It’s 3 AM and I’m on call. I’m about to go home, but I’ve become addicted to Snood, up here in the surgery resident’s lounge. My pager went off just as I had willed myself to play ony one more game…
It was Nick, the intern on call. “Mr. Morris is having increased work of breathing,” he said. My heart jumps just a little bit. “I don’t hear any ronchi or rales, but he’s a little bit wheezy. I gave him a nebulizer treatment and he’s feeling better.” I relax a little. Nick continues with his clear presentation, “I checked an EKG and it’s unchanged and we just got a chest x-ray.” He’s on top of things, I think to myself.
At least Mr. Morris isn’t dying. Nick starts to run through a differential of what he thinks might be wrong, and I help him think through the options. “PE,” I hear Nick say. “Should we get a doppler?” I affirm my knowledge and hear myself tell Nick, “Well, we already have a doppler that shows bilateral clots in his lower legs. We put a filter in last week, and just today, he has become therapeutic on his coumadin. There’s not much we would do for him if he did throw a clot that we havn’t already done.”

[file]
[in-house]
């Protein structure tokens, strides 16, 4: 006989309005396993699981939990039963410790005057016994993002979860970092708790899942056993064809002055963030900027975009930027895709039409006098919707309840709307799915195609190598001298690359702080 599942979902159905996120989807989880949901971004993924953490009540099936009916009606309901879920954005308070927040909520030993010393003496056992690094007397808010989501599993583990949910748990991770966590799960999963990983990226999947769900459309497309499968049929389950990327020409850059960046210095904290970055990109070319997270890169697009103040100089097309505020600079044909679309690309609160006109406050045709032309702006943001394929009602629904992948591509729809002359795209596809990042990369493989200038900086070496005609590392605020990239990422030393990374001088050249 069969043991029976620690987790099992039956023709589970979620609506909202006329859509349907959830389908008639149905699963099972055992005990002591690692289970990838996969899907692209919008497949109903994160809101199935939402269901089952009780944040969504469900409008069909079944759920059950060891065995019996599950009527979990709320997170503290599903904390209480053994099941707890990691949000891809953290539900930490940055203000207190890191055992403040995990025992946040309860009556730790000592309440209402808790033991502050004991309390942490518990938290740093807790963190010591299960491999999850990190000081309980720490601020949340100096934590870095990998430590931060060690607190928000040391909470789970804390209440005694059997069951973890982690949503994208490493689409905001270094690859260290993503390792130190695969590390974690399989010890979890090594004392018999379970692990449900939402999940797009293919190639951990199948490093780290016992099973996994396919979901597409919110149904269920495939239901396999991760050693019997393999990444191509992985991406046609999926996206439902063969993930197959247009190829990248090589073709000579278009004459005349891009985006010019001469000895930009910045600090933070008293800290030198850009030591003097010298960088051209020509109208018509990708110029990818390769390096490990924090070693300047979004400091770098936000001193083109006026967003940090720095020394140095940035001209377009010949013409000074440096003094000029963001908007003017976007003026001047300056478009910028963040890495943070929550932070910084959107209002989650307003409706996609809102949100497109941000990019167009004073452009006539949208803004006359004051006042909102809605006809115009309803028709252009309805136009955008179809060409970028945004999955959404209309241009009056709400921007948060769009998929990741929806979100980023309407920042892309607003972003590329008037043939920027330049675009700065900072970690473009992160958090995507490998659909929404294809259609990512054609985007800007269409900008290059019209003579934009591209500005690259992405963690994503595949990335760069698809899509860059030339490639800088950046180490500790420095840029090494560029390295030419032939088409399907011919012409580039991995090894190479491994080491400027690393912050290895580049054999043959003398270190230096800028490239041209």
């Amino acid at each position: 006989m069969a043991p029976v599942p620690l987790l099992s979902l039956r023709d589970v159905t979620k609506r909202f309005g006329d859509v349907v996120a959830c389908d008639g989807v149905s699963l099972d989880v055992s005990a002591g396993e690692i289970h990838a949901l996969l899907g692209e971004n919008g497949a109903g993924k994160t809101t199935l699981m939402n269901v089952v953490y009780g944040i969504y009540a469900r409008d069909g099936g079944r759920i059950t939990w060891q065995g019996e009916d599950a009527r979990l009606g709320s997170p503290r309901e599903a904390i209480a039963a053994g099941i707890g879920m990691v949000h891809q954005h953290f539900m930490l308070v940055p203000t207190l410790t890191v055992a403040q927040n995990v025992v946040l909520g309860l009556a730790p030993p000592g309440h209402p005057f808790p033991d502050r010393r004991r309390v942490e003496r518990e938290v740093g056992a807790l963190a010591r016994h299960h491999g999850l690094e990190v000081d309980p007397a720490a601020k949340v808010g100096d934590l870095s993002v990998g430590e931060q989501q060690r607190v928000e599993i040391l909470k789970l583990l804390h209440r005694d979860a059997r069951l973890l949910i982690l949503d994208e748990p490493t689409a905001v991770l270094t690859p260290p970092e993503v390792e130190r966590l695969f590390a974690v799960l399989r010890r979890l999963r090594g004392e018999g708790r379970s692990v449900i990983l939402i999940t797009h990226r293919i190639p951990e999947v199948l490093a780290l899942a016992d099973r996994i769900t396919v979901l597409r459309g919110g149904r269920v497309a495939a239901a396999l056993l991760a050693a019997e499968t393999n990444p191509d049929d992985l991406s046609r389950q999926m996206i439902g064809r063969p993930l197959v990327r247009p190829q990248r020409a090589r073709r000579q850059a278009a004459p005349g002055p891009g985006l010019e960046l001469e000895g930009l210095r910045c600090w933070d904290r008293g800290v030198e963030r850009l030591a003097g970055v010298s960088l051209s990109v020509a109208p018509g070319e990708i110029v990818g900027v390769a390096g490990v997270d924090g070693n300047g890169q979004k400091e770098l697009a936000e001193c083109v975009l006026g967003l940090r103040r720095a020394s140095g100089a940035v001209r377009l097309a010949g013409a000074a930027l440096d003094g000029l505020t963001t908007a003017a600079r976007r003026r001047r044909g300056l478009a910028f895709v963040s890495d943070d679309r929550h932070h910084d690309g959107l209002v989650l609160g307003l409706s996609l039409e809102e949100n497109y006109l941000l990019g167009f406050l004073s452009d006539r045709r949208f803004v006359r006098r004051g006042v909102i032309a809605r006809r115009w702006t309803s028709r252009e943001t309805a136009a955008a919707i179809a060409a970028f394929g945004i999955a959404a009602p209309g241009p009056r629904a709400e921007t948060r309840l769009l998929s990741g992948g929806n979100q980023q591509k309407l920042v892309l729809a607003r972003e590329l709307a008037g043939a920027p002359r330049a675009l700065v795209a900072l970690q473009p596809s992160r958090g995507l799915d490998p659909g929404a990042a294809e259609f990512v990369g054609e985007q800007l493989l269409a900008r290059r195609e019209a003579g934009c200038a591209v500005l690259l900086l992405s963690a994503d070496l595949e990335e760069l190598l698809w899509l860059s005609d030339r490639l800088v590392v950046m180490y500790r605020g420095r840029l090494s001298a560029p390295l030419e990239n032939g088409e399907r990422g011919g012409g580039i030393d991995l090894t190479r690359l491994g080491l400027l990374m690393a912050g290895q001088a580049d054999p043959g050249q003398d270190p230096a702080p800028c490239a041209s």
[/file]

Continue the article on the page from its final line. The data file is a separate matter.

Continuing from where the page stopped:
I continue my logic…”If he is simply struggling with his COPD, you can give him one or two more nebulizer treatments as long as he’s not tachycardic.” Wait, I think to myself, he doesn’t have an AV node, his heart is paced. Could he be having an MI? CHF? I tell Nick, if the chest x-ray looks identical to the last one, then I think we’re done, you’ve treated him. If he looks wet, then I’d check cardiac enzymes, give him some lasix, morphine and nitroglycerin.
I’m proud of myself for thinking clearly at 3 AM. I’m thankful that Nick is a pretty smart intern and flattered that he called. He’s probably scared, but he’s doing everything right. That’s how you learn on call, is to get called to the bedside to see patients. My job is easy in comparison. Once Nick gathers all the facts, I have the leisure to think things through. “Thanks, I call you if I have any more questions,” he tells me. I like being an R2.